If writing is no longer understood in the narrow sense of linear and phonetic notation, it should be possible to say that all societies capable of producing, that is to say of obliterating, their proper names, and of bringing classificatory difference into play, practice writing in general. No reality or concept would therefore correspond to the expression “society without writing”. This expression is dependent on ethnocentric oneirism, upon the vulgar, that is to say ethnocentric, misconception of writing (Ibid.:109).
To underscore his Africa-centered, critical and activist philosophical engagements, when Derrida was asked to contribute to the Routledge series, ‘Thinking in Action’, he wrote Cosmopolitanism and Forgiveness (Derrida, 2001). The first half was focused on the plight of illegal immigrants and asylum seekers in Europe with enough indication that the plight was worst for the poor immigrants from Africa. To make this implication more explicit, he used the second part on ‘Forgiveness’ to stress the uniqueness of the South African Truth and Reconciliation Commission and to theorize unconditional forgiveness in the absolute sense that one should not forgive only what is forgivable (some say that something like the Shoa is unforgiveable, although people of African descent appear – but only appear given the demand for reparations – to have forgiven many apparently unforgivable historical wrongs, including the abolition of capital punishment while the killer of Chris Hani was in jail). He also underscored the principle of individual ‘autonomy without sovereignty’ that allows individuals to forgive or not to forgive after the state has adjudicated or failed to adjudicate on rights and wrongs. When a widow refused to forgive the torturer who murdered her husband, Derrida questioned the English translation from her native tongue by the ‘Anglo Anglican’ Bishop Desmond Tutu who tried to Christianize forgiveness by making it conditional on repentance.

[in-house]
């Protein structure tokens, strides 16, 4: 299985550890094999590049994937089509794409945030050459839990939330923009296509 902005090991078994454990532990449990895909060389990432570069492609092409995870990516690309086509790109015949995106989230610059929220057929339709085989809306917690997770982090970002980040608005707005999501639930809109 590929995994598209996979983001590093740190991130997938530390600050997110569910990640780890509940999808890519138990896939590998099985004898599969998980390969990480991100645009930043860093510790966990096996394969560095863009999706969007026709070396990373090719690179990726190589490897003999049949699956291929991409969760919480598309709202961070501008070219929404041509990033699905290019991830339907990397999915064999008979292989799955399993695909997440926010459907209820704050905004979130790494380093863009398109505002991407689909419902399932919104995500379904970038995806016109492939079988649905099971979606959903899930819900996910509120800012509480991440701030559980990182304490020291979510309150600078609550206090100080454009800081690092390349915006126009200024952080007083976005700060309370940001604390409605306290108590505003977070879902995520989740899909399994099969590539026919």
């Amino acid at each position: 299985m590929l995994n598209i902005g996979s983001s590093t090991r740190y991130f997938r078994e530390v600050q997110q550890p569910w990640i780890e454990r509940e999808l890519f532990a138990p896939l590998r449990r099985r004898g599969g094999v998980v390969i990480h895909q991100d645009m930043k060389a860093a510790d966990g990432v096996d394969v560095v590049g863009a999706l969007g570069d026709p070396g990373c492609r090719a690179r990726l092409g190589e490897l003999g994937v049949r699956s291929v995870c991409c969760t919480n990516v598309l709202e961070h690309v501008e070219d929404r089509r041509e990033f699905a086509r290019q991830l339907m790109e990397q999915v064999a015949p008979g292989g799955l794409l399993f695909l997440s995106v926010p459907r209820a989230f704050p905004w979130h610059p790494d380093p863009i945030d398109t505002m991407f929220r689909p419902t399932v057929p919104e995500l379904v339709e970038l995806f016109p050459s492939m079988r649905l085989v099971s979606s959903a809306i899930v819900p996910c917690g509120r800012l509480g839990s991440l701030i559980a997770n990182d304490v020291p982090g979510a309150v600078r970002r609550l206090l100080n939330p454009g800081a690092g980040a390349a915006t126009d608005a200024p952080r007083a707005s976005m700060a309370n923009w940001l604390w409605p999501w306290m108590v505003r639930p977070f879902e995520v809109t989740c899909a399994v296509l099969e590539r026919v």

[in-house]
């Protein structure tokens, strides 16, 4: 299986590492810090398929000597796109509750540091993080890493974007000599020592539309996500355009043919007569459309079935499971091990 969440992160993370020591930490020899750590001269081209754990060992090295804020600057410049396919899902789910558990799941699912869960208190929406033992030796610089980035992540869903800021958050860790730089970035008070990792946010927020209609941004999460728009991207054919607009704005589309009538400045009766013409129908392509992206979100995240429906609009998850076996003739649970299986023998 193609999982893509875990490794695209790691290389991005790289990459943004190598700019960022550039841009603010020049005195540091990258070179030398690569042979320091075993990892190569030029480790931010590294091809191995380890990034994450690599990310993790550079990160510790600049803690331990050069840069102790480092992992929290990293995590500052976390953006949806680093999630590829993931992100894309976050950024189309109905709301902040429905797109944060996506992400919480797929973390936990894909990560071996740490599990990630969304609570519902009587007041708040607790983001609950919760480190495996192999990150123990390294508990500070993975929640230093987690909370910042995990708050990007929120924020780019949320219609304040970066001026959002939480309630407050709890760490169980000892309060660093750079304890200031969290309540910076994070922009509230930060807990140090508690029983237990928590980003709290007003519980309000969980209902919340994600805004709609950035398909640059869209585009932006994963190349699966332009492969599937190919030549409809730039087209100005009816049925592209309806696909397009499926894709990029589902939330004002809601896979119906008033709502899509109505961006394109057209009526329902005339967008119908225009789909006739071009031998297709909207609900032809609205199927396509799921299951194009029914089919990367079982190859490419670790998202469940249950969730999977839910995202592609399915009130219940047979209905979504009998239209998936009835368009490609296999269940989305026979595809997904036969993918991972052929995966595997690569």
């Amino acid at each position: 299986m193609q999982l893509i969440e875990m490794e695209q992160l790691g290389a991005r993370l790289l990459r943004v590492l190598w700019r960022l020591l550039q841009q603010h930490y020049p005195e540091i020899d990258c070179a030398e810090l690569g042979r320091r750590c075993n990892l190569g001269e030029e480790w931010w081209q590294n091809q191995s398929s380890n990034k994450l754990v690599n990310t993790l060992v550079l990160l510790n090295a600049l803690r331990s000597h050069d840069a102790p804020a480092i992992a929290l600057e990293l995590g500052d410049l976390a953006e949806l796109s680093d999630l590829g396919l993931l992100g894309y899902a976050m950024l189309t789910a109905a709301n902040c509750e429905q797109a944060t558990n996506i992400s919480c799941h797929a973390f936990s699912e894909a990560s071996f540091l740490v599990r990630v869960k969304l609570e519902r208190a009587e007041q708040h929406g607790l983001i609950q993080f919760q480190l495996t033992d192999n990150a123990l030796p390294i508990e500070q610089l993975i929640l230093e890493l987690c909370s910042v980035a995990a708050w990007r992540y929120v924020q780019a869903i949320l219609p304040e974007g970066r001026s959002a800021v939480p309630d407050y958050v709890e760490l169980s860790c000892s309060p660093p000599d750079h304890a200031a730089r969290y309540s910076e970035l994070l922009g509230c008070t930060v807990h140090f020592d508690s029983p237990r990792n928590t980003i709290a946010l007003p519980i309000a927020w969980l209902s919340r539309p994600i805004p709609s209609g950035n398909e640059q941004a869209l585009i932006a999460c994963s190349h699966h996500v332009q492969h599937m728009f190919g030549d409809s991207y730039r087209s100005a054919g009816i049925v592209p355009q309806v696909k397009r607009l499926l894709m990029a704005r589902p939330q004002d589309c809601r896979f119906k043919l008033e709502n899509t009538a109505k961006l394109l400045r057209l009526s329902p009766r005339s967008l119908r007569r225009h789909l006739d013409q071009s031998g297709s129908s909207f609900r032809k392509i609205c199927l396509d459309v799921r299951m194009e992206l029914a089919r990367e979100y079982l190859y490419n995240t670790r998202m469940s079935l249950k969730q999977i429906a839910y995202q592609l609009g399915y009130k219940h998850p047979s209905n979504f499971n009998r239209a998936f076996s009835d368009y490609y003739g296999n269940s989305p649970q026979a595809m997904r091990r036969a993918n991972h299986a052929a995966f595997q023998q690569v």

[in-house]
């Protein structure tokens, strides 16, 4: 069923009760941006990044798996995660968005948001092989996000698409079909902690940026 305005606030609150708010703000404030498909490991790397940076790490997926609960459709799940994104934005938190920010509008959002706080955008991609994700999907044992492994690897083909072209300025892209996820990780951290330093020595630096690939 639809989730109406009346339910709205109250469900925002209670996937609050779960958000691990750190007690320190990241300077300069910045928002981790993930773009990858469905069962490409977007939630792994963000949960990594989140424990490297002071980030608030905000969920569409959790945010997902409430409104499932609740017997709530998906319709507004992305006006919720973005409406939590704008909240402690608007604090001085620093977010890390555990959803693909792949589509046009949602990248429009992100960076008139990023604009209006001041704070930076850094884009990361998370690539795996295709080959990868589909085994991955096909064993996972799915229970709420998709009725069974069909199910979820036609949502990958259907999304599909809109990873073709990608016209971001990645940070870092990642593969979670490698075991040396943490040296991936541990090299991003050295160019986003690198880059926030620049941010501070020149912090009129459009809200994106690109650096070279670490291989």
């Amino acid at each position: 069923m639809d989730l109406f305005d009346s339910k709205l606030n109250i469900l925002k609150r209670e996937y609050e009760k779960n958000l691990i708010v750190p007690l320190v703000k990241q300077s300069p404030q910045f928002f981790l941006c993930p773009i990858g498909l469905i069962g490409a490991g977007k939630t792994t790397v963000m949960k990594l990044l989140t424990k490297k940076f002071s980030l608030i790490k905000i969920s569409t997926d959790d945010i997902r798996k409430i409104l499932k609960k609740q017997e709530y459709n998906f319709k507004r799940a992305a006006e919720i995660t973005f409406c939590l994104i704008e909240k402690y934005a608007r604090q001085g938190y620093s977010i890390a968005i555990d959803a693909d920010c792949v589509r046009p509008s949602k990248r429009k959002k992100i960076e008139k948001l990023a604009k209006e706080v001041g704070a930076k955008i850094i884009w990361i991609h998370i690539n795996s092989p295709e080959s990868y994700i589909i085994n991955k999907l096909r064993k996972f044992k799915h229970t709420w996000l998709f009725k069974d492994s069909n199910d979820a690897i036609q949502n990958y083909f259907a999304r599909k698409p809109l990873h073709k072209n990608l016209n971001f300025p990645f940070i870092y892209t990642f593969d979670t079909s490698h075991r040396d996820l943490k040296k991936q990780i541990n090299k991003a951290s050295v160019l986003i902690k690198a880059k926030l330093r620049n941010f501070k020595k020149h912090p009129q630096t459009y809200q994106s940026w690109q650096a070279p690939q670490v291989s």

The African roots of the Philosophy of Derrida should be explored in greater depth and Islam & the West prompted me to make a tentative effort in that direction, along with Christopher Wise who observed that:
In the case of South African Apartheid, Derrida took an admirable stand against an obviously racist government, using his considerable gifts to deconstruct the word ‘apartheid’ in a widely read and discussed essay published while Nelson Mandela still languished in a South African Prison (Wise, 2009:11).
However, Wise managed in his book to marginalize Africa and focus primarily on the Arab-Israeli question which he claims that Derrida neglected. I endorse the view of bell hooks that: “To change the exclusionary practice of postmodern critical discourse is to enact a postmodernism of resistance. Part of this intervention entails black intellectual participation in the discourse” (hooks, 1990). The importance of such an intervention would be to see what Africana Studies could teach postmodernism and what the discipline could learn from postmodernists since Africana Studies is far from the business of searching for pity, as Derrida implied, the one who pities the other actually enjoys the feeling of pity at the expense of the suffering of the other (Derrida, 1974:190).
About the Author
Dr. Biko Agozino is Director of Africana Studies Program, Department of Sociology, Virginia Tech, Blacksburg, USA
W.E.B. Du Bois (1903). The Souls of Black Folk. Chicago: A.C. McClurg and Company.
Noam Chomsky (1981). “His Right to Say It”. The Nation (February 28).
Jacques Derrida (1993) ‘Circumfession’ in Jacques Derrida, Jacques Derrida and Geoffery Benningtom. University of Chicago Press.
Jacques Derrida (1974). Of Grammatology. Baltimore: Johns Hopkins University Press.
Jacques Derrida (1994). Spectres of Marx. London: Routledge.
Jacques Derrida (2001). Cosmopolitanism and Forgiveness. New York, Routledge.
R. Eglash (1999). African Fractals: Modern Computing and Indigenous Design. New Brunswick, New Jersey: Rutgers University Press.
Franz Fanon (1967). Black Skin White Masks. New York, Grove Press.
bell hooks (1990). “Postmodern Blackness” in Postmodern Culture. Volume 1, Number 1.
H. D. Laswell (1990). Politics: Who Gets What When and How. New York: Peter Smith Publisher.
Nobel Peace Prize Committee (2009). Press Release (October 9): http://nobelprize.org/nobel_prizes/peace/laureates/2009/press.html
Barack Obama (2009). Text of Speech in Cairo. In New York Times (June 4).
Christopher Wise (2009). Derrida, Africa and the Middle East. London: Palgrave Macmillan.